- An inclusive transport network that A Vision Zero approach to transport safety across the area. where all people feel safety and enjoyment on our streets accessibility for all of our residents
We have proposed 23 actions to help achieve a sustainable and reliable transport system across the Central Oxfordshire area, including three major transport proposals for Oxford City: traffic filters, a workplace parking levy and zero emission zone.
The three key projects will be subject to detailed and separate consultations to the draft Central Oxfordshire Travel plan.
|Consultation on the Draft Central Oxfordshire Travel Plan||22 August – 13 October 2022|
|Central Oxfordshire Travel Plan approved Cabinet (with amendments)||29 November 2022|
|Final Central Oxfordshire Travel Plan published||September 2023|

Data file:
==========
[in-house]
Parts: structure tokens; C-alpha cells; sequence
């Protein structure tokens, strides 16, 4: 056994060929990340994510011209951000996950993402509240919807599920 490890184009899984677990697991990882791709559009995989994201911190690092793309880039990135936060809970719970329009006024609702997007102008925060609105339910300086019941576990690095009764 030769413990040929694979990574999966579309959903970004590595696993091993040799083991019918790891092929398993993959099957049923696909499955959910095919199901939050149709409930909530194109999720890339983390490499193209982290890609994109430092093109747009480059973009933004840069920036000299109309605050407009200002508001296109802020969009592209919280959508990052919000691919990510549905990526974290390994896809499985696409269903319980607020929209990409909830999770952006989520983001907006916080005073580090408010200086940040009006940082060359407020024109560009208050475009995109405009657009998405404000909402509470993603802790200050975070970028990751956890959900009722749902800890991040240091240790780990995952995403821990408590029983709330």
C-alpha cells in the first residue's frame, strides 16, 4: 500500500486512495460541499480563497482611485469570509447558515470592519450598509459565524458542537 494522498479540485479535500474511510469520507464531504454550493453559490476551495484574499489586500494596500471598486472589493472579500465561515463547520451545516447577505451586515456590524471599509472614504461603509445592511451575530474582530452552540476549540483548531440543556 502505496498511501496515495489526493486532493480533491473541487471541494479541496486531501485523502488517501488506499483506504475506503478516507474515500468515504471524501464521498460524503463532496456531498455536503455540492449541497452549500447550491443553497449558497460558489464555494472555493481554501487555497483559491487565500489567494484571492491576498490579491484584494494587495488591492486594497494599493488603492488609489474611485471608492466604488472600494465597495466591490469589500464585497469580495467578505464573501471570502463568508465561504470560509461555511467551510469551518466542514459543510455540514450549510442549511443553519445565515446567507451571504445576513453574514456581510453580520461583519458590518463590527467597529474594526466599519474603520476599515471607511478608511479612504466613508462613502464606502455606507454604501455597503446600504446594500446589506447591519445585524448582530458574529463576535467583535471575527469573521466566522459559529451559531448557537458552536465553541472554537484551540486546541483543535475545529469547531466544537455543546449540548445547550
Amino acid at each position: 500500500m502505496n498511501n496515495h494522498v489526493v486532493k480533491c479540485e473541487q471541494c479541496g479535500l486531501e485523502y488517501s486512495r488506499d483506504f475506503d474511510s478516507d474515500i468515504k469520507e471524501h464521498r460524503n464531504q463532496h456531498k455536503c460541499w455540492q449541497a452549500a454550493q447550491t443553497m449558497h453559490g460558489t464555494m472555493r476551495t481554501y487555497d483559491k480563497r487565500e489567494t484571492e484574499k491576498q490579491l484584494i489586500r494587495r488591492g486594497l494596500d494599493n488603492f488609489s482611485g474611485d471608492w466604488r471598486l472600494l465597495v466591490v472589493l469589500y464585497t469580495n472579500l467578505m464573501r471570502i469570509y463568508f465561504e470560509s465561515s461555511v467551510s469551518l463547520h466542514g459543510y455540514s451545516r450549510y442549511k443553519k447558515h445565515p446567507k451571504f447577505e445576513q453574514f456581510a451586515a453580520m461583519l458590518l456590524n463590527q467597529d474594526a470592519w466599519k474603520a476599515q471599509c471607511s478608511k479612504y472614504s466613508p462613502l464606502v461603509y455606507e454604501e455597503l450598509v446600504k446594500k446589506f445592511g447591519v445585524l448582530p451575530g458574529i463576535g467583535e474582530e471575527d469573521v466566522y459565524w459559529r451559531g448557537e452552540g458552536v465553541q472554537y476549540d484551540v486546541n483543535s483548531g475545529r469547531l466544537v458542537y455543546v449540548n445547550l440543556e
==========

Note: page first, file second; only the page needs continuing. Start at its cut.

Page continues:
|Implementation||2023 - onwards|
Frequently asked questions
How will it be funded?
Funding for proposals in the Central Oxfordshire Area Travel Plan (COTP) can come from a range of sources including the Department for Transport and other national and local bidding opportunities; council resources including parking income; Community Infrastructure Levy and s106 developer funding contributions and more. It’s important to note that much of this funding is ring-fenced for specific transport uses only.
The COTP, proposes a Workplace Parking Levy to cover businesses with 11 or more staff parking spaces in Oxford City Council’s administrative area, within the Oxford ring road.
As well as the potential to reduce car trips, by law, the funds generated by a Workplace Parling Levy must be used to improve transport in and around the city.
How will the plan be monitored?
A set of key performance indicators have been identified, including monitoring the percentage of residents walking/cycling; bus journey times, bus passenger numbers, transport emissions, number of car trips, years of healthy life lost due to air pollution, number of park and ride passenger journeys, car ownership, percentage of adults/children meeting physical activity recommendations and road/footway and cycle path maintenance.